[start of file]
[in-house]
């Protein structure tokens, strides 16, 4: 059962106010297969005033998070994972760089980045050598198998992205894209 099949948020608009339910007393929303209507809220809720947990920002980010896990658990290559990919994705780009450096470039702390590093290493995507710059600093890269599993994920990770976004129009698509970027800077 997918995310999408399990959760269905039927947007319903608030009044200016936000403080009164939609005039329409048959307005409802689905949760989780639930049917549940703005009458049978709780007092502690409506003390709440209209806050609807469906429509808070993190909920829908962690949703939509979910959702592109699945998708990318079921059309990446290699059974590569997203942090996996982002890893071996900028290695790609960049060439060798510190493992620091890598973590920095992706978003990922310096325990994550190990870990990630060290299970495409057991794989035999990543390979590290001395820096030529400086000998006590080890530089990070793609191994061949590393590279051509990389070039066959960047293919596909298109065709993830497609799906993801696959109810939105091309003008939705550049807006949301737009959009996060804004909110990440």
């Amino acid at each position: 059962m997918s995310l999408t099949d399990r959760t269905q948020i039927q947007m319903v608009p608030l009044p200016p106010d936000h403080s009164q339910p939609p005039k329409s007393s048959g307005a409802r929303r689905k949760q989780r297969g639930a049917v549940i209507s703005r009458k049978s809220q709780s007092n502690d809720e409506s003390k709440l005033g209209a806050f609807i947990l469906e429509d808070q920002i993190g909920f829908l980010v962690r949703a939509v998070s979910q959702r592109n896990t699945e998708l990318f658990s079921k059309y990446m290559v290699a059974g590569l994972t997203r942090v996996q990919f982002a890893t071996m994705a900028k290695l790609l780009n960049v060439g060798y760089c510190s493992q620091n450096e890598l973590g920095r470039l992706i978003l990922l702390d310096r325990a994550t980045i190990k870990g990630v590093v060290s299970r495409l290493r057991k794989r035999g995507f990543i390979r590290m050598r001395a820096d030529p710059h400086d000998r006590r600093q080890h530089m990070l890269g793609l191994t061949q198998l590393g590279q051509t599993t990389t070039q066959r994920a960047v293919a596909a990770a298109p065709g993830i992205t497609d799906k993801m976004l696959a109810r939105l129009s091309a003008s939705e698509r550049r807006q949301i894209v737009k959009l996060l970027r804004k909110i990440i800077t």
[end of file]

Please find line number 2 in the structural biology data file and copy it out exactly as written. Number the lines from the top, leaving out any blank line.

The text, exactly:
């Protein structure tokens, strides 16, 4: 059962106010297969005033998070994972760089980045050598198998992205894209 099949948020608009339910007393929303209507809220809720947990920002980010896990658990290559990919994705780009450096470039702390590093290493995507710059600093890269599993994920990770976004129009698509970027800077 997918995310999408399990959760269905039927947007319903608030009044200016936000403080009164939609005039329409048959307005409802689905949760989780639930049917549940703005009458049978709780007092502690409506003390709440209209806050609807469906429509808070993190909920829908962690949703939509979910959702592109699945998708990318079921059309990446290699059974590569997203942090996996982002890893071996900028290695790609960049060439060798510190493992620091890598973590920095992706978003990922310096325990994550190990870990990630060290299970495409057991794989035999990543390979590290001395820096030529400086000998006590080890530089990070793609191994061949590393590279051509990389070039066959960047293919596909298109065709993830497609799906993801696959109810939105091309003008939705550049807006949301737009959009996060804004909110990440």